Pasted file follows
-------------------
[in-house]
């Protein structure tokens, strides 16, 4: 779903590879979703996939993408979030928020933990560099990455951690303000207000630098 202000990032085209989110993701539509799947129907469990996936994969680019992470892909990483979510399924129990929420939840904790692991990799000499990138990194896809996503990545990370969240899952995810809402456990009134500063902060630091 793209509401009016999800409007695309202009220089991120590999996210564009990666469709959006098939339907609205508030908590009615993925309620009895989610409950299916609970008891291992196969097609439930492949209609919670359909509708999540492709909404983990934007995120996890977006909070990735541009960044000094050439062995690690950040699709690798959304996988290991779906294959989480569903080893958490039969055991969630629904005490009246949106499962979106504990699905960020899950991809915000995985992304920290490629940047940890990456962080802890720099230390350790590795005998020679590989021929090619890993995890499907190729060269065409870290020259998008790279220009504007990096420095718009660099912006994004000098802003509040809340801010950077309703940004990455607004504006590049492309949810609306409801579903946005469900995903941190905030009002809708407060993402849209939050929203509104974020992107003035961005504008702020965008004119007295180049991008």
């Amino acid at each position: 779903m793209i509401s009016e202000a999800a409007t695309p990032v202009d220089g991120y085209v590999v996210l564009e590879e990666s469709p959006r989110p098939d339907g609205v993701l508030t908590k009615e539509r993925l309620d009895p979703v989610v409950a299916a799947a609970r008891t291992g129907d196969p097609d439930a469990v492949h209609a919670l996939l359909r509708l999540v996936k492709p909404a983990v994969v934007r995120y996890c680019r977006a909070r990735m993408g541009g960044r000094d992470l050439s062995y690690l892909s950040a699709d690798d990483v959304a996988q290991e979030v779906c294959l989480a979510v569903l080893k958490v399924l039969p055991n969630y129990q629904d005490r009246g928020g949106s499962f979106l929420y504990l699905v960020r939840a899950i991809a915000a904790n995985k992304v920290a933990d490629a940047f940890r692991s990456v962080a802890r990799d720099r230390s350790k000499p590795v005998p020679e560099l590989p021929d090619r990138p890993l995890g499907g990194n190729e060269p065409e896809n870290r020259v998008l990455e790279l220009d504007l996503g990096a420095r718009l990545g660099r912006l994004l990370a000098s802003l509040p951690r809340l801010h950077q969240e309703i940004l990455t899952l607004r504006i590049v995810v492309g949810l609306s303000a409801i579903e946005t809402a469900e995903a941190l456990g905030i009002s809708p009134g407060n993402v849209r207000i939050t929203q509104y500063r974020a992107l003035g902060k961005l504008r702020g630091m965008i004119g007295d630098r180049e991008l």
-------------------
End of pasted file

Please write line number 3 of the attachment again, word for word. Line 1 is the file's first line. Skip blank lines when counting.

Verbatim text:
């Amino acid at each position: 779903m793209i509401s009016e202000a999800a409007t695309p990032v202009d220089g991120y085209v590999v996210l564009e590879e990666s469709p959006r989110p098939d339907g609205v993701l508030t908590k009615e539509r993925l309620d009895p979703v989610v409950a299916a799947a609970r008891t291992g129907d196969p097609d439930a469990v492949h209609a919670l996939l359909r509708l999540v996936k492709p909404a983990v994969v934007r995120y996890c680019r977006a909070r990735m993408g541009g960044r000094d992470l050439s062995y690690l892909s950040a699709d690798d990483v959304a996988q290991e979030v779906c294959l989480a979510v569903l080893k958490v399924l039969p055991n969630y129990q629904d005490r009246g928020g949106s499962f979106l929420y504990l699905v960020r939840a899950i991809a915000a904790n995985k992304v920290a933990d490629a940047f940890r692991s990456v962080a802890r990799d720099r230390s350790k000499p590795v005998p020679e560099l590989p021929d090619r990138p890993l995890g499907g990194n190729e060269p065409e896809n870290r020259v998008l990455e790279l220009d504007l996503g990096a420095r718009l990545g660099r912006l994004l990370a000098s802003l509040p951690r809340l801010h950077q969240e309703i940004l990455t899952l607004r504006i590049v995810v492309g949810l609306s303000a409801i579903e946005t809402a469900e995903a941190l456990g905030i009002s809708p009134g407060n993402v849209r207000i939050t929203q509104y500063r974020a992107l003035g902060k961005l504008r702020g630091m965008i004119g007295d630098r180049e991008l």